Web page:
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Wednesday, November 30, 2022

Sri Lanka: The misery of PTA detention & barriers to simply visiting their loved ones

By Amalini de Sayrah and Marisa de Silva.

President Ranil Wickremesinghe’s first action in office was to crack down on the people’s struggle that has been taking place almost entirely non-violently across the country since March this year. Of this action, three cases stand out among the many being arrested or called into the Criminal Investigation Department (CID) or Terrorist Investigation Division (TID) for questioning almost weekly. Using the Prevention of Terrorism Act (PTA), Wickremesinghe’s Government has placed three student leaders who were at the forefront of the people’s protests under detention orders (DO) for 90 days.

Over the last month, the families of the three Inter-University Student Federation (IUSF) leaders have experienced grief and have been under surveillance as they wait to know the conditions and whereabouts of their loved ones.

Hashan Jeewantha Gunathileke is a student in the Department of Economics at the University of Kelaniya, where he was active in student organisations. Hashan’s family is from Chilaw, and his father said he went through a lot of hardship to be able to put Hashan through education.

“He was a straight-A student all his life, and studied well on campus,” his father said, adding: “He would do anything for a friend and never had any trouble with the law. He only went to protest about the problems in the country.”

Galwewa Siridhamma Thera is the Convenor of the Inter-University Bhikku Federation (IUBF), an arm of the IUSF that comprises student monks. He is from Hambantota and is a student of Buddhist philosophy at the University of Sri Jayawardenepura.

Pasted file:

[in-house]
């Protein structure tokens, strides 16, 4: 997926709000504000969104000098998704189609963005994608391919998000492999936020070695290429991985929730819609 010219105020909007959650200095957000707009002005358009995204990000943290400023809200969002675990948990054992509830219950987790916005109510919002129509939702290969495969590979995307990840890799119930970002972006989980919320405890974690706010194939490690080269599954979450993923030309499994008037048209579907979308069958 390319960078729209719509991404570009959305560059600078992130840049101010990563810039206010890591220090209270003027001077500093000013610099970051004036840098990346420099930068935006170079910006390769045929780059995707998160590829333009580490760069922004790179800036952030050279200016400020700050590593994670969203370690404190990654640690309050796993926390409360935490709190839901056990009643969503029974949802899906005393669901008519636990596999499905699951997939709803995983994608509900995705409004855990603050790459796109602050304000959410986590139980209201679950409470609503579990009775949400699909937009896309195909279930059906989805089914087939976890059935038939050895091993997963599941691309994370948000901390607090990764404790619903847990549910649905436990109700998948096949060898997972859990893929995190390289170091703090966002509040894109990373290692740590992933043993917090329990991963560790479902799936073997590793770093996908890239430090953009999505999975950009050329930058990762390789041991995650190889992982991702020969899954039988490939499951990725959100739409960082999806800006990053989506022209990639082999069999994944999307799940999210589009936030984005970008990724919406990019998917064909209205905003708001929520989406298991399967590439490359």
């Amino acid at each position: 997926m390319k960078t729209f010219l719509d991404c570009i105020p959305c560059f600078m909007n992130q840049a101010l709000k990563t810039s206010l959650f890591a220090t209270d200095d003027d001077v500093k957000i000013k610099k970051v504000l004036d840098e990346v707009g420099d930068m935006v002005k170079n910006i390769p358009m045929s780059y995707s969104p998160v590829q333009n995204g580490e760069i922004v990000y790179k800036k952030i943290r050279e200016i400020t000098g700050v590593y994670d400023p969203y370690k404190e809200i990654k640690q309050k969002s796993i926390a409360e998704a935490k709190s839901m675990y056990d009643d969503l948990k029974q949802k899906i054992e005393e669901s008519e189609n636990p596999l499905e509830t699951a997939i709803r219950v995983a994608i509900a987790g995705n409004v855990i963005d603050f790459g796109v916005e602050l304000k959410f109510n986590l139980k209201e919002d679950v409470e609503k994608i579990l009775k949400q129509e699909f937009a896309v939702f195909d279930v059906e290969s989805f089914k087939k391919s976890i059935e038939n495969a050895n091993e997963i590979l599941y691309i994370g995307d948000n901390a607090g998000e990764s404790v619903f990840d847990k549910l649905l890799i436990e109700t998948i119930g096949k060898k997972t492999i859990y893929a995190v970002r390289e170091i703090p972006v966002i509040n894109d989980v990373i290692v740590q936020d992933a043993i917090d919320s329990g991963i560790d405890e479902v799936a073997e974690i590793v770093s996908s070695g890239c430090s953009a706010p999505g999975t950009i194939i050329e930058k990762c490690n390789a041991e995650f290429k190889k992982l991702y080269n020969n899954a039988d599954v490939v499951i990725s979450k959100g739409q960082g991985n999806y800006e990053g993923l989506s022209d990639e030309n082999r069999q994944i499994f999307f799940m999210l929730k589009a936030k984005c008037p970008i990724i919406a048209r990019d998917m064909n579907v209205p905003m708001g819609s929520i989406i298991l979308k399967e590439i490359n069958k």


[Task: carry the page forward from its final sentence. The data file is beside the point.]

“I am facing a lot of difficulties and sadness seeing my young son like this,” his mother said.

Wasantha Mudalige is the Convenor of the IUSF. His family is from Mahiyanganaya and he is a student of archaeology in the Department of Humanities at the Rajarata University. Wasantha’s brother said that since he too has been through the local university system, he is aware of the manner in which university students initiate and lead struggles that are about more than just themselves.

“People were dying in queues and hunger. My brother and the student movement came out to speak on behalf of all our lives, for people across the country,” he said.

On his visits to his brother – which have been challenging in themselves – he recalled being told that after the protest, the officers that had arrested Wasantha had stalled at several places to make phone calls.

“Sir, where do we take him?” Wasantha had heard them say, making it clear that orders for his arrest were coming from above.